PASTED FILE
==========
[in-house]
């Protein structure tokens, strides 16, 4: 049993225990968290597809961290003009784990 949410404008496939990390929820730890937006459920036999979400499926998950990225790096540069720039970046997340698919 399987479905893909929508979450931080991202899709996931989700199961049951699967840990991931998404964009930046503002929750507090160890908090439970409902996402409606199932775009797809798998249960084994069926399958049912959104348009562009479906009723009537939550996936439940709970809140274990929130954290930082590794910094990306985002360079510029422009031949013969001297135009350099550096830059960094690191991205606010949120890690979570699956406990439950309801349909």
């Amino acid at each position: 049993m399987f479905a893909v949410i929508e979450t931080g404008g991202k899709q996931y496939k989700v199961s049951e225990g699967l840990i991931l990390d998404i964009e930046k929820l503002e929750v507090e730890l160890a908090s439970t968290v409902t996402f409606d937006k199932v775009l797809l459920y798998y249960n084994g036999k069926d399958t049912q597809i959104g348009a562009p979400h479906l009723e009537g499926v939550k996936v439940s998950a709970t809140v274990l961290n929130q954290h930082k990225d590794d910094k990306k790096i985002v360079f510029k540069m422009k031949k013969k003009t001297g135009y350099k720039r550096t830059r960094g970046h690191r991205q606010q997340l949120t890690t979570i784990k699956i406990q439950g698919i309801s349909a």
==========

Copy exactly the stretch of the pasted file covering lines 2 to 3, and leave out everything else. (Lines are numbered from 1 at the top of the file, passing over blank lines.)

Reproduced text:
């Protein structure tokens, strides 16, 4: 049993225990968290597809961290003009784990 949410404008496939990390929820730890937006459920036999979400499926998950990225790096540069720039970046997340698919 399987479905893909929508979450931080991202899709996931989700199961049951699967840990991931998404964009930046503002929750507090160890908090439970409902996402409606199932775009797809798998249960084994069926399958049912959104348009562009479906009723009537939550996936439940709970809140274990929130954290930082590794910094990306985002360079510029422009031949013969001297135009350099550096830059960094690191991205606010949120890690979570699956406990439950309801349909």
């Amino acid at each position: 049993m399987f479905a893909v949410i929508e979450t931080g404008g991202k899709q996931y496939k989700v199961s049951e225990g699967l840990i991931l990390d998404i964009e930046k929820l503002e929750v507090e730890l160890a908090s439970t968290v409902t996402f409606d937006k199932v775009l797809l459920y798998y249960n084994g036999k069926d399958t049912q597809i959104g348009a562009p979400h479906l009723e009537g499926v939550k996936v439940s998950a709970t809140v274990l961290n929130q954290h930082k990225d590794d910094k990306k790096i985002v360079f510029k540069m422009k031949k013969k003009t001297g135009y350099k720039r550096t830059r960094g970046h690191r991205q606010q997340l949120t890690t979570i784990k699956i406990q439950g698919i309801s349909a």